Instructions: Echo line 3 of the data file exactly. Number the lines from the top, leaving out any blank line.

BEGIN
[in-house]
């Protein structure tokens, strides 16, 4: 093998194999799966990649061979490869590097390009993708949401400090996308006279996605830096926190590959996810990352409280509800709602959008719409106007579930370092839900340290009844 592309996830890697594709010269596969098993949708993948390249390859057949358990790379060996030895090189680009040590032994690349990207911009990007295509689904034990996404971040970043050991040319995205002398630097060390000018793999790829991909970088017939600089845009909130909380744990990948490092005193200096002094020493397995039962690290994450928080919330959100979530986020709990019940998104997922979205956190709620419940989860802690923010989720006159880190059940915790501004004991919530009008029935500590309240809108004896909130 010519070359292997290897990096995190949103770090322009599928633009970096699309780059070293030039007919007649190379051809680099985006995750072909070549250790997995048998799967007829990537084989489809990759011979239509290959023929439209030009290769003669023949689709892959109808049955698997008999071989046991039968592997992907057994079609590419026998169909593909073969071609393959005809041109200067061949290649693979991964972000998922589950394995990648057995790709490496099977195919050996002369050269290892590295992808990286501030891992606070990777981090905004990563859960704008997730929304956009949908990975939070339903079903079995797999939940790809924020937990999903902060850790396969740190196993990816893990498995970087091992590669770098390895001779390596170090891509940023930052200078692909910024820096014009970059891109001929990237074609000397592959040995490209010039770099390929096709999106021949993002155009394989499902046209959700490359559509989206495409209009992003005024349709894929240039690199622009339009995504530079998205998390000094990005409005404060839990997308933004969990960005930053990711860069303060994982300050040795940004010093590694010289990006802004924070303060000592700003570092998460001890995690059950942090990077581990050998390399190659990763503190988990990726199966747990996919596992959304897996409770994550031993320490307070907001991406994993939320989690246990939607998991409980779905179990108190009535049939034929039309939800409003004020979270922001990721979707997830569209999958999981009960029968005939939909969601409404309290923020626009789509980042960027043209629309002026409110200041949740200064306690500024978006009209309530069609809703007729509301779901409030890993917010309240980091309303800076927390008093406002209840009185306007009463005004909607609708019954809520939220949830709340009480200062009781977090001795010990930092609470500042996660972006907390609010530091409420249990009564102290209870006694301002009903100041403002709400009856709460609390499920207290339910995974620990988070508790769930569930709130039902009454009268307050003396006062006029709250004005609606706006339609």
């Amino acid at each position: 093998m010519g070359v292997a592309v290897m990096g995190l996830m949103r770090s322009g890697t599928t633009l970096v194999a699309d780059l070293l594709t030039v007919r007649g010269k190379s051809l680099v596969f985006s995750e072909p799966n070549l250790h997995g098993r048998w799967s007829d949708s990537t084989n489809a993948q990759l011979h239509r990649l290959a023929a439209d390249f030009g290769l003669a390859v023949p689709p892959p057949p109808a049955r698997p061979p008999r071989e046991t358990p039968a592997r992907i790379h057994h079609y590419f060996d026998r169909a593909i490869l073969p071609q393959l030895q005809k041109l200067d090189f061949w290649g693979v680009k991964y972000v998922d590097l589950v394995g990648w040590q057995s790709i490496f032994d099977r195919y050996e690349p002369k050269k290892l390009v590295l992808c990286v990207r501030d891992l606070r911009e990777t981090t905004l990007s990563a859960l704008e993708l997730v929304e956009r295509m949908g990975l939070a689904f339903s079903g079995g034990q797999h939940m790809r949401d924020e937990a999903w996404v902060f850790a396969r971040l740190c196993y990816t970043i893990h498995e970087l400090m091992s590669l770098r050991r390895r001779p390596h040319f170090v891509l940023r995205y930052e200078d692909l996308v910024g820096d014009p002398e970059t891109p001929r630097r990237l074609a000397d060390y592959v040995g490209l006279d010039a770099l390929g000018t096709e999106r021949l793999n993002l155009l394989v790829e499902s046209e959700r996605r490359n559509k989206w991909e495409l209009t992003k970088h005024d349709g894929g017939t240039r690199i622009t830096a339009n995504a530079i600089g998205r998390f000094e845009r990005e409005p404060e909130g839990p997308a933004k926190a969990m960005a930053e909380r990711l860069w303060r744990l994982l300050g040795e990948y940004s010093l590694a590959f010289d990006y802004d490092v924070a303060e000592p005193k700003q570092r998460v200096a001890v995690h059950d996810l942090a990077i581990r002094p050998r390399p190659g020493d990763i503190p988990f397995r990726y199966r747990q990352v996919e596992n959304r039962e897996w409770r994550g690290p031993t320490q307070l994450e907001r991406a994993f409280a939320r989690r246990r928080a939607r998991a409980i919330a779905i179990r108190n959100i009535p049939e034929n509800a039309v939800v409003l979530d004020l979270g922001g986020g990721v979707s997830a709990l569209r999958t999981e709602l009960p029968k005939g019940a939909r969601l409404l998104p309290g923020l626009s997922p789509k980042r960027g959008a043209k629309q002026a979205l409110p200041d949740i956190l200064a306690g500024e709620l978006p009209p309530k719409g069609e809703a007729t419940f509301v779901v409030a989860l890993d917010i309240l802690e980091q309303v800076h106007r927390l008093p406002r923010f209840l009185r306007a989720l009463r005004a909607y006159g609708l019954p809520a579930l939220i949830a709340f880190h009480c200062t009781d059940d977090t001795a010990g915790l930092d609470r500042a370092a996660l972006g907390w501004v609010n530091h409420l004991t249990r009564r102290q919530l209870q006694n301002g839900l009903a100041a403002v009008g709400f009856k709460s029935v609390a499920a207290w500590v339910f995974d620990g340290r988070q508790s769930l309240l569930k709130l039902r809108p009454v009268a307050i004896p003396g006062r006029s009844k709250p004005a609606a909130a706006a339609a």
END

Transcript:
């Amino acid at each position: 093998m010519g070359v292997a592309v290897m990096g995190l996830m949103r770090s322009g890697t599928t633009l970096v194999a699309d780059l070293l594709t030039v007919r007649g010269k190379s051809l680099v596969f985006s995750e072909p799966n070549l250790h997995g098993r048998w799967s007829d949708s990537t084989n489809a993948q990759l011979h239509r990649l290959a023929a439209d390249f030009g290769l003669a390859v023949p689709p892959p057949p109808a049955r698997p061979p008999r071989e046991t358990p039968a592997r992907i790379h057994h079609y590419f060996d026998r169909a593909i490869l073969p071609q393959l030895q005809k041109l200067d090189f061949w290649g693979v680009k991964y972000v998922d590097l589950v394995g990648w040590q057995s790709i490496f032994d099977r195919y050996e690349p002369k050269k290892l390009v590295l992808c990286v990207r501030d891992l606070r911009e990777t981090t905004l990007s990563a859960l704008e993708l997730v929304e956009r295509m949908g990975l939070a689904f339903s079903g079995g034990q797999h939940m790809r949401d924020e937990a999903w996404v902060f850790a396969r971040l740190c196993y990816t970043i893990h498995e970087l400090m091992s590669l770098r050991r390895r001779p390596h040319f170090v891509l940023r995205y930052e200078d692909l996308v910024g820096d014009p002398e970059t891109p001929r630097r990237l074609a000397d060390y592959v040995g490209l006279d010039a770099l390929g000018t096709e999106r021949l793999n993002l155009l394989v790829e499902s046209e959700r996605r490359n559509k989206w991909e495409l209009t992003k970088h005024d349709g894929g017939t240039r690199i622009t830096a339009n995504a530079i600089g998205r998390f000094e845009r990005e409005p404060e909130g839990p997308a933004k926190a969990m960005a930053e909380r990711l860069w303060r744990l994982l300050g040795e990948y940004s010093l590694a590959f010289d990006y802004d490092v924070a303060e000592p005193k700003q570092r998460v200096a001890v995690h059950d996810l942090a990077i581990r002094p050998r390399p190659g020493d990763i503190p988990f397995r990726y199966r747990q990352v996919e596992n959304r039962e897996w409770r994550g690290p031993t320490q307070l994450e907001r991406a994993f409280a939320r989690r246990r928080a939607r998991a409980i919330a779905i179990r108190n959100i009535p049939e034929n509800a039309v939800v409003l979530d004020l979270g922001g986020g990721v979707s997830a709990l569209r999958t999981e709602l009960p029968k005939g019940a939909r969601l409404l998104p309290g923020l626009s997922p789509k980042r960027g959008a043209k629309q002026a979205l409110p200041d949740i956190l200064a306690g500024e709620l978006p009209p309530k719409g069609e809703a007729t419940f509301v779901v409030a989860l890993d917010i309240l802690e980091q309303v800076h106007r927390l008093p406002r923010f209840l009185r306007a989720l009463r005004a909607y006159g609708l019954p809520a579930l939220i949830a709340f880190h009480c200062t009781d059940d977090t001795a010990g915790l930092d609470r500042a370092a996660l972006g907390w501004v609010n530091h409420l004991t249990r009564r102290q919530l209870q006694n301002g839900l009903a100041a403002v009008g709400f009856k709460s029935v609390a499920a207290w500590v339910f995974d620990g340290r988070q508790s769930l309240l569930k709130l039902r809108p009454v009268a307050i004896p003396g006062r006029s009844k709250p004005a609606a909130a706006a339609a």